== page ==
EU Edging Toward Dec. 31 Y2K 'Holiday' : LUSENET : TimeBomb 2000 (Y2000) : One Thread

EU Edging Toward Dec. 31 Y2K 'Holiday'

By Elizabeth de Bony
Computer world

BRUSSELS -- The vast majority of European Union (EU) countries will close their financial markets Dec. 31 over concerns about the risks posed by the year 2000 computer problem, EU sources confirmed today.

The decision follows an announcement earlier this year that the European Central Bank will shut down its Target system, which handles interbank payments in euros, on Dec. 31. So even if EU banks stay open, they won't be able to provide full services -- mainly, transfers between bank accounts, which since Jan. 1 this year are conducted in euros.

The closings are triggered by concerns that the year 2000 problem could provoke widespread disruptions stemming from the inability of many computer systems to properly process dates after Dec. 31, 1999, because of the use of only two digits to indicate the year.

During an informal meeting in Dresden, Germany, Saturday, EU finance ministers agreed that in order to facilitate the performance of end-of-year procedures and backup of all systems before midnight Dec. 31, 1999, "member states should ensure by appropriate means that the performance of any contractual obligations of credit institutions or other agents in the financial markets at least for the transactions in euros shall neither, as on a public holiday, become due nor enforceable on Dec. 31, 1999."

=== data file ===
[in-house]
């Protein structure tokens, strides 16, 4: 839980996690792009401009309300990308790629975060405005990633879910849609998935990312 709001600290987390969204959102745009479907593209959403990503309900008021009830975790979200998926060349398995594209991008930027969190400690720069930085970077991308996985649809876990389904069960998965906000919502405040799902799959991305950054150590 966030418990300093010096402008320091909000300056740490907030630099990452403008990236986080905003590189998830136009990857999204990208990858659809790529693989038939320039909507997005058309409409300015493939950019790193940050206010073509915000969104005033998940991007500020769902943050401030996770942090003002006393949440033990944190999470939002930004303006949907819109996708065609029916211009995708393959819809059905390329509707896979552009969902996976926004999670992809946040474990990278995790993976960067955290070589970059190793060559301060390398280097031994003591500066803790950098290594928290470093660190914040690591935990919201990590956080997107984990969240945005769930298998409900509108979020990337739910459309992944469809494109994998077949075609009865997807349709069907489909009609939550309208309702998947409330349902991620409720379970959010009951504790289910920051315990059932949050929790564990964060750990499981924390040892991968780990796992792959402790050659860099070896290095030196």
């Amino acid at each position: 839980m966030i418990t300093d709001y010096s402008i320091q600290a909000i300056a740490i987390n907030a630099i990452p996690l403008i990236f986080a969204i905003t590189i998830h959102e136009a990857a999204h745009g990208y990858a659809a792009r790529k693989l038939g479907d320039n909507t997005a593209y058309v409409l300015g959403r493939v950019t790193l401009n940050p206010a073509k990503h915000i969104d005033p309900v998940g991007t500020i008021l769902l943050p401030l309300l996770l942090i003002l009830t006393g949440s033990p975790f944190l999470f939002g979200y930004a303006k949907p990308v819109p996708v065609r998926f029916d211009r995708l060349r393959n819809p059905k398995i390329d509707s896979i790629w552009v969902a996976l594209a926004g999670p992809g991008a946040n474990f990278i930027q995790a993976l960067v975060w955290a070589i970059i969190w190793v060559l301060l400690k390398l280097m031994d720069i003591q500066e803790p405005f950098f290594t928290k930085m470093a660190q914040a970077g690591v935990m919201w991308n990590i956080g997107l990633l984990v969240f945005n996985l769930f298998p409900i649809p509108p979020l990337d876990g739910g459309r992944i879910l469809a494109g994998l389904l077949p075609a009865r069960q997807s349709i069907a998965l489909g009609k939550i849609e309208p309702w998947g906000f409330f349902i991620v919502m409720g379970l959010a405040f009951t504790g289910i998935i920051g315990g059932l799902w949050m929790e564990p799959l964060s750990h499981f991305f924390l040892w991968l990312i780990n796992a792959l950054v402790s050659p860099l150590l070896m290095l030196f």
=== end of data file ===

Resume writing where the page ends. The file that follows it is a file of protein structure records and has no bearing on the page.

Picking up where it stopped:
For most of the 15 EU countries that means simply closing banks to avoid possible breakdowns.

But during the meeting, Finland and Denmark raised legal issues that prevent them from closing their banks. In Finland, for example, the year 2000 problem can't be legally considered "an act of God," the only justification for closing banks other than for public and legal holidays. So in these countries, banks will remain open, although not all services will be provided.



-- Ray (, April 22, 1999

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